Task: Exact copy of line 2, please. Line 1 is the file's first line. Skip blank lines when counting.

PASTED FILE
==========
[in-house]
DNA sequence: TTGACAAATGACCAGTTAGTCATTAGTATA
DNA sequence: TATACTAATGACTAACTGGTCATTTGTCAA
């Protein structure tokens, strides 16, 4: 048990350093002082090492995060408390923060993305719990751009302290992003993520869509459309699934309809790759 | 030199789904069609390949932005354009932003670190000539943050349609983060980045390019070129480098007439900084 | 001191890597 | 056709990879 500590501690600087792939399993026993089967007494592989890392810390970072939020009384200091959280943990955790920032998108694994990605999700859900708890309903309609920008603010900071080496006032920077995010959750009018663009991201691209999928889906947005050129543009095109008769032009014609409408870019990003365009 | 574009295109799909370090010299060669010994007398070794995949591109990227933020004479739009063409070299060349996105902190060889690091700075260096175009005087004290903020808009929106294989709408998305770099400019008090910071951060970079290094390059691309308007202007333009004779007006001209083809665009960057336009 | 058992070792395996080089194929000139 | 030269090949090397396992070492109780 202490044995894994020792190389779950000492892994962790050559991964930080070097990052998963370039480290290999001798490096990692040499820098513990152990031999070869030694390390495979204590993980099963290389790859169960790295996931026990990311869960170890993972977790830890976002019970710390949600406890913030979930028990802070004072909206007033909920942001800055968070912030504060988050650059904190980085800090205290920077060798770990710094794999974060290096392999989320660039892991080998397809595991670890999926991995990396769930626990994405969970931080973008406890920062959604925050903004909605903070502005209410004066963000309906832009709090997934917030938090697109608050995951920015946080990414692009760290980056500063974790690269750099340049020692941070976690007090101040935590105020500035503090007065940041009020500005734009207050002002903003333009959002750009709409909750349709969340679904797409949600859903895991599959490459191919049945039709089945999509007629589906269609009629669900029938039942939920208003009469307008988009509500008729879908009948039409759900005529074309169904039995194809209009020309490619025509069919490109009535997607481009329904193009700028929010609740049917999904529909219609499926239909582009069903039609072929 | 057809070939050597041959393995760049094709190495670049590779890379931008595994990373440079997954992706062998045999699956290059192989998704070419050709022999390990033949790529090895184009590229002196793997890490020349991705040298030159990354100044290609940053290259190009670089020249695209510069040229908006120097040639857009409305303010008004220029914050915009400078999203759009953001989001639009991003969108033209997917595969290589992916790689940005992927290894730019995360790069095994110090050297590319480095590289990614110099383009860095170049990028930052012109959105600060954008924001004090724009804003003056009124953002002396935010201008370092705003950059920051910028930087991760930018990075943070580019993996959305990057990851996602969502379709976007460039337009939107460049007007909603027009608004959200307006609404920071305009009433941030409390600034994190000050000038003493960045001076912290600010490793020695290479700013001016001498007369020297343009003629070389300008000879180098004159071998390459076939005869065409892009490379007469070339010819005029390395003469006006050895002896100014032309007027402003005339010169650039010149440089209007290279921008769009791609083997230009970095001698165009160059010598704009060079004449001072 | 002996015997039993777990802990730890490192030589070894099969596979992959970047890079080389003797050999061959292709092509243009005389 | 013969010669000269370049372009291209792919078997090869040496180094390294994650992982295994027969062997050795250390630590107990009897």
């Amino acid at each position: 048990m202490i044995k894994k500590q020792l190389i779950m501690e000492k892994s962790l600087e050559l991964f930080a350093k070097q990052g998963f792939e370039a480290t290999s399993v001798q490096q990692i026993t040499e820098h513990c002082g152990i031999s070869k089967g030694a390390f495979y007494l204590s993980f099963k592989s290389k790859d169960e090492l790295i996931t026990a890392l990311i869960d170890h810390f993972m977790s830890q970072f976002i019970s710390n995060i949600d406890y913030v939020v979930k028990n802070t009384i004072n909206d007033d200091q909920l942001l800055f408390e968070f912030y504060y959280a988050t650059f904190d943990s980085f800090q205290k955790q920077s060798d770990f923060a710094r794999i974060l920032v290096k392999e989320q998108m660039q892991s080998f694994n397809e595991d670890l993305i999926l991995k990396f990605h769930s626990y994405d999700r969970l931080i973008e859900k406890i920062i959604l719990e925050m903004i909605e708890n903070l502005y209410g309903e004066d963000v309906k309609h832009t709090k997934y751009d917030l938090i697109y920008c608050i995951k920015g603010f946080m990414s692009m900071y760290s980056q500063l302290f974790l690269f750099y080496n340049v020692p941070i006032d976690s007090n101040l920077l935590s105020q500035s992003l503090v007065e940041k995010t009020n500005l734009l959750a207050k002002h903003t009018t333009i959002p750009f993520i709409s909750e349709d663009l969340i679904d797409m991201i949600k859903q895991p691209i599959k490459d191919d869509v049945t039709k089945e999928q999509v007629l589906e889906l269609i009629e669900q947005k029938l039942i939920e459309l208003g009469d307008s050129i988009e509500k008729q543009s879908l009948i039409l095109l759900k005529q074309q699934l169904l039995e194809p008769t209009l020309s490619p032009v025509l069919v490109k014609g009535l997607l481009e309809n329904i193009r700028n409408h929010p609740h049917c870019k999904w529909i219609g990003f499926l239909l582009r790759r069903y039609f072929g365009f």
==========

DNA sequence: TTGACAAATGACCAGTTAGTCATTAGTATA